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Media Managers Express Reservations on New PWD Law

The Persons with Disabilities Act, 2018 provides, among others, that all newscasts on public and private television stations must have a Ugandan sign language interpreter, to facilitate communication for people with hearing impairments. The task combines signing, finger spelling, and specific body language translated between a spoken and a signed language.
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Media managers have welcomed with reservations, provisions of the new Persons with Disabilities law, which was enacted by parliament last week.  

The Persons with Disabilities Act, 2018 provides, among others, that all newscasts on public and private television stations must have a Ugandan sign language interpreter, to facilitate communication for people with hearing impairments. The task combines signing, finger spelling, and specific body language translated between a spoken and a signed language.  

Several Ugandan Television stations have been employing one sign language interpreter, featuring in the prime time bulletins but the law seeks to increase the frequency and ensure that people with hearing impairments can access news content, whenever it’s aired.  

But media managers argue that although the move is good for enhancing inclusiveness, it is unaffordable for a number of players in the sector. Joe Kigozi, the Chief Strategy Officer at Next Media Services says that with the mandatory provision, PWDs will have access to information which they have only been getting in only one of the several newscasts per day.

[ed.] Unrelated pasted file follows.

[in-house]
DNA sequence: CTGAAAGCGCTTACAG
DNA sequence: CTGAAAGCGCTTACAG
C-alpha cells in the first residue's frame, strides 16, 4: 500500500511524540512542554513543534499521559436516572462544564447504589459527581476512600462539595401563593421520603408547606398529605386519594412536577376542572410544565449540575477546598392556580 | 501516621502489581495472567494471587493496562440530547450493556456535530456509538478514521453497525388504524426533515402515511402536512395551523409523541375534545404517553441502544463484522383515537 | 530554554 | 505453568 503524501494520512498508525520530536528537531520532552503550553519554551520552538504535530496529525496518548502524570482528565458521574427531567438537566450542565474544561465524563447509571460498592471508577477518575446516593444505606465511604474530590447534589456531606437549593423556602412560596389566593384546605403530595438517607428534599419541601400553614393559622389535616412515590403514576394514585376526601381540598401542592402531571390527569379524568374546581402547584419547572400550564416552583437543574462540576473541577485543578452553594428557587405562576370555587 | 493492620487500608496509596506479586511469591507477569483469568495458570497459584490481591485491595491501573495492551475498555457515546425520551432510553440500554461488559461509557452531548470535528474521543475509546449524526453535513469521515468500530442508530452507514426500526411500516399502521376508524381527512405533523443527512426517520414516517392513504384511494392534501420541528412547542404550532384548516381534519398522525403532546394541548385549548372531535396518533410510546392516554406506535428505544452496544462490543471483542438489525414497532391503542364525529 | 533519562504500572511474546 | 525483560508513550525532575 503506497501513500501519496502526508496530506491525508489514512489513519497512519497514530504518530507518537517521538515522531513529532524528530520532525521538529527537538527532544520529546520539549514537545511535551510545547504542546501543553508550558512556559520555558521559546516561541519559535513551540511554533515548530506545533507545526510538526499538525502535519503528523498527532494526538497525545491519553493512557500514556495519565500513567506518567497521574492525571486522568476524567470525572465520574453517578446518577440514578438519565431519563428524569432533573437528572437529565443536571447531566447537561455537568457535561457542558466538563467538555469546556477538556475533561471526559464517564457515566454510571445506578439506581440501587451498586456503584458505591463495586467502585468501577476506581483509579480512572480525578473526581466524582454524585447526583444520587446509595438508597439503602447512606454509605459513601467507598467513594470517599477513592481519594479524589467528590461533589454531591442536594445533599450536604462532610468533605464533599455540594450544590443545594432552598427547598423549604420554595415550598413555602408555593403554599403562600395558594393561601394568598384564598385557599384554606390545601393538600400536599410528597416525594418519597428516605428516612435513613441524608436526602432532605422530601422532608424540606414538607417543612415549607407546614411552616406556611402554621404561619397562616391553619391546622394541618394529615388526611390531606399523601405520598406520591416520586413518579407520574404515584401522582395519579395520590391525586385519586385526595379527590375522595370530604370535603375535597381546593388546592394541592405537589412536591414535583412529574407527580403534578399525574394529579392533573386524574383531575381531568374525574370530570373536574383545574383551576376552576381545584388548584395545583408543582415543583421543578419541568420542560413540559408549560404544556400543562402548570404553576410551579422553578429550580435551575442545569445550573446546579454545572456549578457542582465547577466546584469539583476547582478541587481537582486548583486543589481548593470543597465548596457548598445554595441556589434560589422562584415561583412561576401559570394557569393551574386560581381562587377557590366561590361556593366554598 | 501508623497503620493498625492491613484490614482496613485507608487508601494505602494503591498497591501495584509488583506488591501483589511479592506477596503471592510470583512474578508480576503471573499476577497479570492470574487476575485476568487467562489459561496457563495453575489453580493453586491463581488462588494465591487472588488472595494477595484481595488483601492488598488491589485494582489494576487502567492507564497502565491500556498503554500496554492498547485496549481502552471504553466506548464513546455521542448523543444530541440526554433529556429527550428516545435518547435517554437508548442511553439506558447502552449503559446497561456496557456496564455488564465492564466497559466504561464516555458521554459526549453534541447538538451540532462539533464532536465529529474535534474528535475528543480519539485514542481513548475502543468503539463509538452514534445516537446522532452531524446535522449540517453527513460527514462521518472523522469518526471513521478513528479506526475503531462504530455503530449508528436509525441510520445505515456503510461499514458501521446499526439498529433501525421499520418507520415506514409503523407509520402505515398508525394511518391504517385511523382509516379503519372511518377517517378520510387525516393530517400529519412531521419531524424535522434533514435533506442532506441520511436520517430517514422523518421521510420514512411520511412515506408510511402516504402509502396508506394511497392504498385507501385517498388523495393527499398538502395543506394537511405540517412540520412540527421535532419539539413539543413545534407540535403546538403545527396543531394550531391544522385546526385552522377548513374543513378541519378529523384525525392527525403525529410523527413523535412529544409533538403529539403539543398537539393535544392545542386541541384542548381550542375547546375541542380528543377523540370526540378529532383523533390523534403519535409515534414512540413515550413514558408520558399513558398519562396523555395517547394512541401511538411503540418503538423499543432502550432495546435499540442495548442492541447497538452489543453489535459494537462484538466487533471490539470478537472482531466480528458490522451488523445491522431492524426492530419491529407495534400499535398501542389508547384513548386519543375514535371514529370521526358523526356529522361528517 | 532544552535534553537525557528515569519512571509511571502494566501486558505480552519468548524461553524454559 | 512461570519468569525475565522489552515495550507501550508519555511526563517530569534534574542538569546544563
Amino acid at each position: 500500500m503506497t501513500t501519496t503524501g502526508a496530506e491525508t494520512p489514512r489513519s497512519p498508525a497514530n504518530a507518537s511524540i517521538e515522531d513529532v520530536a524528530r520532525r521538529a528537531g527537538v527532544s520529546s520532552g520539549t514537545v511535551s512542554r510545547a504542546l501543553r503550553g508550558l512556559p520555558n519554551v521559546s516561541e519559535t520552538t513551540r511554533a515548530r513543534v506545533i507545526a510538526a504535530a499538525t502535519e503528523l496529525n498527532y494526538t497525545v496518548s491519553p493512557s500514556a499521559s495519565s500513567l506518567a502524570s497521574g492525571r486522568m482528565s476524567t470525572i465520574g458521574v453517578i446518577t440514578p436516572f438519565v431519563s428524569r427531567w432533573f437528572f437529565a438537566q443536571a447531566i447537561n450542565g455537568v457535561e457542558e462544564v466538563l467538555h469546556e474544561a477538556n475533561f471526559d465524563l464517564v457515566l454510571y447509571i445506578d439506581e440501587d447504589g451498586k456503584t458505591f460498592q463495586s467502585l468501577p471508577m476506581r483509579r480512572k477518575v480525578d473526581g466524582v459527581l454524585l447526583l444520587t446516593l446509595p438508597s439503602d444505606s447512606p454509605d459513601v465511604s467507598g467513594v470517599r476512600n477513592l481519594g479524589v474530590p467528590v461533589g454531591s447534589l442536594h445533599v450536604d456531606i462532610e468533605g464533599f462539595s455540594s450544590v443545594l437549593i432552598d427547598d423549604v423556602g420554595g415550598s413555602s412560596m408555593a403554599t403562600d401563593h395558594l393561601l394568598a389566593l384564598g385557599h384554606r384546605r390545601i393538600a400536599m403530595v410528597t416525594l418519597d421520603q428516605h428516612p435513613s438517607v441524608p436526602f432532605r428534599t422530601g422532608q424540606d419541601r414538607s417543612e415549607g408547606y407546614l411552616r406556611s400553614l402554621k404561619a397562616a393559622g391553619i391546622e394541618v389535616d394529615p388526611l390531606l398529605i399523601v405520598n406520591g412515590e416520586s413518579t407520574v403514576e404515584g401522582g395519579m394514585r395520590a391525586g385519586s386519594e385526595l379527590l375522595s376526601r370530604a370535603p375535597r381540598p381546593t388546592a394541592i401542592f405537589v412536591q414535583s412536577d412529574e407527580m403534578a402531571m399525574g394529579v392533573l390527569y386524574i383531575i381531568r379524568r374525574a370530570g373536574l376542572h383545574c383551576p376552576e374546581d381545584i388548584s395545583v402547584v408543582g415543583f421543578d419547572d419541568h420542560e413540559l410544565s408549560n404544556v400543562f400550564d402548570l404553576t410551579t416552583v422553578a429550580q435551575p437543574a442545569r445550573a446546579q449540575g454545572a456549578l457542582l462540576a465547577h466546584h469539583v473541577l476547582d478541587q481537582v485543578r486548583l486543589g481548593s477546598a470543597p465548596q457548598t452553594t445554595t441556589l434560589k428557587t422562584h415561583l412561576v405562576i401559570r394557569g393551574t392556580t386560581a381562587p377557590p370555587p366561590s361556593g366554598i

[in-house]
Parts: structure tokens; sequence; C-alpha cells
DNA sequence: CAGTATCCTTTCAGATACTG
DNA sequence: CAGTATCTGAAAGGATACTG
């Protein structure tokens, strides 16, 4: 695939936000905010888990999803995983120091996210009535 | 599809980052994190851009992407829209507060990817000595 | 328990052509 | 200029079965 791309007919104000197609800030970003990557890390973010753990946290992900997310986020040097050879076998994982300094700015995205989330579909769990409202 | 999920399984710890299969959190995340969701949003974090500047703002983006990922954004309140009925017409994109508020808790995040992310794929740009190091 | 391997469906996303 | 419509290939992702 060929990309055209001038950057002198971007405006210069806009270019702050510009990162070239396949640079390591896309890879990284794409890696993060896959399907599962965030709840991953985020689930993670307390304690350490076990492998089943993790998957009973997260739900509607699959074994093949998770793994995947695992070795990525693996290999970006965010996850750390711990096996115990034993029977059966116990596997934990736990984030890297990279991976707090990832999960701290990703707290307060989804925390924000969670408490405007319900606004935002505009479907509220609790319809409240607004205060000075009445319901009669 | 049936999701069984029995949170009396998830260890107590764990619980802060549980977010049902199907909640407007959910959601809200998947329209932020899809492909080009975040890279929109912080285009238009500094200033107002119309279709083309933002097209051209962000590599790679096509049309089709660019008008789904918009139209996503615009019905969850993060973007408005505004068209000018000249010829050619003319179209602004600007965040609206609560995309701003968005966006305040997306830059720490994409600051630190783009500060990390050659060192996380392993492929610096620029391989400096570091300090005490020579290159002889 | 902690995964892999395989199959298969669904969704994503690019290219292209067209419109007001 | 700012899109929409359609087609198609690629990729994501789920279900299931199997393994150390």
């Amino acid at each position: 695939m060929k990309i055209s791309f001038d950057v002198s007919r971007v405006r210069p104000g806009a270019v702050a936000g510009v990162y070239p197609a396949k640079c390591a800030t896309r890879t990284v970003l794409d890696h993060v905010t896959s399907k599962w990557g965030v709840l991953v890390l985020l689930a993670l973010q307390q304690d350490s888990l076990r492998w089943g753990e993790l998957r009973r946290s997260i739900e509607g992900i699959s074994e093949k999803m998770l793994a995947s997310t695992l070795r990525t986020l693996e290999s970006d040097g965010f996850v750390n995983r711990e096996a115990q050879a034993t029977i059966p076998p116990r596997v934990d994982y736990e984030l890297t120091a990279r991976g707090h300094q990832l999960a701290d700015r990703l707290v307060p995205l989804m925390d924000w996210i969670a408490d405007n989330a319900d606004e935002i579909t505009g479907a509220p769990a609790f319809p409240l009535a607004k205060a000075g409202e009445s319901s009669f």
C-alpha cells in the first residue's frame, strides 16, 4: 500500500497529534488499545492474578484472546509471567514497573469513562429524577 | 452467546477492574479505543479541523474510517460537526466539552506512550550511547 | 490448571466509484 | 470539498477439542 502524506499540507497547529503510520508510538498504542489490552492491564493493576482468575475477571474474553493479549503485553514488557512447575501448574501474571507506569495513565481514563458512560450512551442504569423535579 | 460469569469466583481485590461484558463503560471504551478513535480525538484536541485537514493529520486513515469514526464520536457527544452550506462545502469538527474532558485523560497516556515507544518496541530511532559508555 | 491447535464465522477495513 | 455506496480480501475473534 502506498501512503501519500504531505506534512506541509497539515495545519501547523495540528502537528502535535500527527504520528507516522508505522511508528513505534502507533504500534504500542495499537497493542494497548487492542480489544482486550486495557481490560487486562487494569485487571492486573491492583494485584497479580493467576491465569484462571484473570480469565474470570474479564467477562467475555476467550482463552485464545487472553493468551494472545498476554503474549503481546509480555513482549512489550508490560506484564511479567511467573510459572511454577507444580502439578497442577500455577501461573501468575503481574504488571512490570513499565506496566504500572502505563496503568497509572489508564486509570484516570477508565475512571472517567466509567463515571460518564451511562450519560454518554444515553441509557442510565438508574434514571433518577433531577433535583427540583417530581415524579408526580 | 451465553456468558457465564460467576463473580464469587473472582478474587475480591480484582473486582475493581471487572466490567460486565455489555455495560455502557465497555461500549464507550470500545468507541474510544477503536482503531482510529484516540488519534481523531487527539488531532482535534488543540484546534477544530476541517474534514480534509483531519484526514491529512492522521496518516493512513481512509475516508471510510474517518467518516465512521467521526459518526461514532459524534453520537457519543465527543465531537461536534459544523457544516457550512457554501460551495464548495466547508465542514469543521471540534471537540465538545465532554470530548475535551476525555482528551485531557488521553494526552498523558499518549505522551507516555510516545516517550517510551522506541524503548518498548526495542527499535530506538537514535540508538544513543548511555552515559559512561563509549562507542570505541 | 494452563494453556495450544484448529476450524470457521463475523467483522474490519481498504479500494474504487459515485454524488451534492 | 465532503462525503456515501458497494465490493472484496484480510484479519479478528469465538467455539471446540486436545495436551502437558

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Charles James Ssenkubuge, the General Manager of Salt TV says implementing the law comes with a cost implication to the media house, especially to the editorial team.  Ssenkubuge says that they will require two additional sign language interpreters to back the one interpreter who currently features in the pm and 9 pm bulletins. 

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Daniel Kalinaki, the General Manager, Editorial at Nation Media Group Uganda says the law will make information accessible to all, including segments of society that might be handicapped physically or by lack of access.  Kalinaki oversees NTV Uganda among other NMG Uganda outlets. 

Kalinaki, however, adds that it would be meaningful if the Uganda Communications Commission, which has the mandate to increase access to information, invests in training and facilitating sign language interpreters in order to ensure that media houses are not financially constrained.  

The Deputy Managing Director of Uganda Broadcasting Corporation Maurice Mugisha welcomes the new law saying that it is a timely response to a 15-year-long demand from PWDs to enjoy their right to access information. He says that the inclusion of interpreters in all newscasts will guarantee that people with hearing impairments participate in the national conversation.  

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However, Mugisha is cognizant of the cost of implementing the new provision on newscasts saying that the move is likely to push the UBC wage bill up.  

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In a phone interview, Vision Group Chief Executive Officer Robert Kabushenga declined to comment saying he had not read the specific provision of the law.  

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Hope Agwang, the president for the Uganda National Sign Language Association says that Kyambogo University, the institution which is mandated to train interpreters has churned out 204 professional interpreters since 2004. However, only 63 of these are practising either as part-time or full-time interpreters.  

Agwang is optimistic that the new law could create more jobs for the professional sign language interpreters.      

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